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CAMH Stories Centre for Addiction
and Mental Health

Pilot study looks at treating anorexia nervosa with brain stimulation

Researchers at CAMH’s Temerty Centre for Therapeutic Brain Intervention are looking into a novel way to help people with treatment-resistant anorexia nervosa using rapid-rate transcranial magnetic stimulation (rTMS).

This pilot study involves using new equipment for brain stimulation. Users wear a helmet with a figure-eight coil that’s located in a specific spot to target the insula -- an area of the brain that has been shown to play a significant role in perception, mood, anxiety and feeding behaviour. 

The design of the helmet and coil is what is enabling CAMH researchers to try rTMS for the first time on people with anorexia nervosa

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Yuliya Knyahnytska with the brain stimulation device her team is using to help clients with treatment-resistant anorexia nervosa

Dr. Yuliya Knyahnytska is a clinical fellow and physician working in general psychiatry. She’s one of the researchers involved in the study, along with Dr. Jeff Daskalakis and Dr. Daniel Blumberger. They’re working under the supervision of principal investigator Dr. Allan Kaplan, one of the leading experts in eating disorders.

Dr. Kaplan says his group is conducting the study for “the possibility of identifying a safe, new, innovative treatment for a subgroup of patients with treatment resistant anorexia nervosa, for whom there are no evidence-based effective treatments currently available.”

“We couldn’t do this pilot before because no brain stimulation technology could get so deep inside," says Dr. Knyahnytska. "Basically you’re getting magnetic pulses with specific intensity targeting the insula repeatedly, two seconds on and 20 seconds off."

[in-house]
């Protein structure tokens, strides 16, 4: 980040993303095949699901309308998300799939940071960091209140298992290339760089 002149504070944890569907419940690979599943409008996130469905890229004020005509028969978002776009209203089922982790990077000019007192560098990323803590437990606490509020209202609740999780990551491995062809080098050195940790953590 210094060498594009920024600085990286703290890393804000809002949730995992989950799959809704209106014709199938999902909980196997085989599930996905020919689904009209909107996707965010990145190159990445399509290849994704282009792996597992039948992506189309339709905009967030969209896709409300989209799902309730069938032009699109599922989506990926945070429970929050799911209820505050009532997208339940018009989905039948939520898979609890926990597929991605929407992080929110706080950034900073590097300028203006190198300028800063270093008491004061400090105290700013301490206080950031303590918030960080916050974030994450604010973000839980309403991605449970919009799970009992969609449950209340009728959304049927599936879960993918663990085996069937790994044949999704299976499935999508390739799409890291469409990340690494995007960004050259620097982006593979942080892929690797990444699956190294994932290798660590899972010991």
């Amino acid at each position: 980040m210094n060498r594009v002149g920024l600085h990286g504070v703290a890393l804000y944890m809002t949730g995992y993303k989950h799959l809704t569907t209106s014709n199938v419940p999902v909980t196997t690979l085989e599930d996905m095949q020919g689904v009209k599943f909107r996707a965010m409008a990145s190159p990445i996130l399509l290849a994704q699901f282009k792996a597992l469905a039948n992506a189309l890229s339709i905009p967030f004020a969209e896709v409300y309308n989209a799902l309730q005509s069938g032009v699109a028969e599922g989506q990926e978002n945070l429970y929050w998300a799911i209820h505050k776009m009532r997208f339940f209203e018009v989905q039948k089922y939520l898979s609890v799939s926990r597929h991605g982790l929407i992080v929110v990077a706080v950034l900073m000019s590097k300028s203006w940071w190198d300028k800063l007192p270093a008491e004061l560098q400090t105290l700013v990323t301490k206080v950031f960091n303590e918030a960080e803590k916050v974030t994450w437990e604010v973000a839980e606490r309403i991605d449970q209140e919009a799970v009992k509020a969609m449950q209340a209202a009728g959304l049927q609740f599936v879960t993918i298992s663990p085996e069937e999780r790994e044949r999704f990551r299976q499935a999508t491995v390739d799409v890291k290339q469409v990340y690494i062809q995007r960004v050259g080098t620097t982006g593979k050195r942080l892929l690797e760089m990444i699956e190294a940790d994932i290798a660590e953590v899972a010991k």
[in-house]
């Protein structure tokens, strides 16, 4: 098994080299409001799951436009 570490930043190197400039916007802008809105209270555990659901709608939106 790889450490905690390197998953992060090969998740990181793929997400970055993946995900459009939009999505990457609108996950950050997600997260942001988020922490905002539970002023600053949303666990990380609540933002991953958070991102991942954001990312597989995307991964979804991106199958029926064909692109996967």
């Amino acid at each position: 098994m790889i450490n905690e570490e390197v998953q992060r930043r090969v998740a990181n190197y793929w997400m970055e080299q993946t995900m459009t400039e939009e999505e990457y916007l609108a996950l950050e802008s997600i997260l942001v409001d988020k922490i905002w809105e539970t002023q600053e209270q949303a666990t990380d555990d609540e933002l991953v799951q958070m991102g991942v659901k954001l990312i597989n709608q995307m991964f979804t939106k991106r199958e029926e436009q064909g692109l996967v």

“Because rTMS is safe and well-tolerated without side effects, pain, or other discomfort, people are more likely to stay in the trial and complete the treatment. They are also more open to try brain stimulation compared to medication.”

The study involves a small sample of clients that go through six weeks of active treatment and six weeks of maintenance. Dr. Knyahnytska has been working closely with all the clients and has noticed some promising changes. 

“From my preliminary observations I noticed positive changes in how participants relate to food. They’re able to handle changes in their diet and eating behaviour. These changes may seem to be insignificant, but for somebody diagnosed with anorexia, this is a huge step forward and requires an ability to handle their anxiety.”

If the pilot is successful, Dr. Kaplan has plans to expand the group’s research. 

“If we can show efficacy and safety in this small pilot study, we hope to proceed with a proper placebo randomized controlled trial in a larger number of patients to definitively demonstrate safety and efficacy of this new treatment.”​

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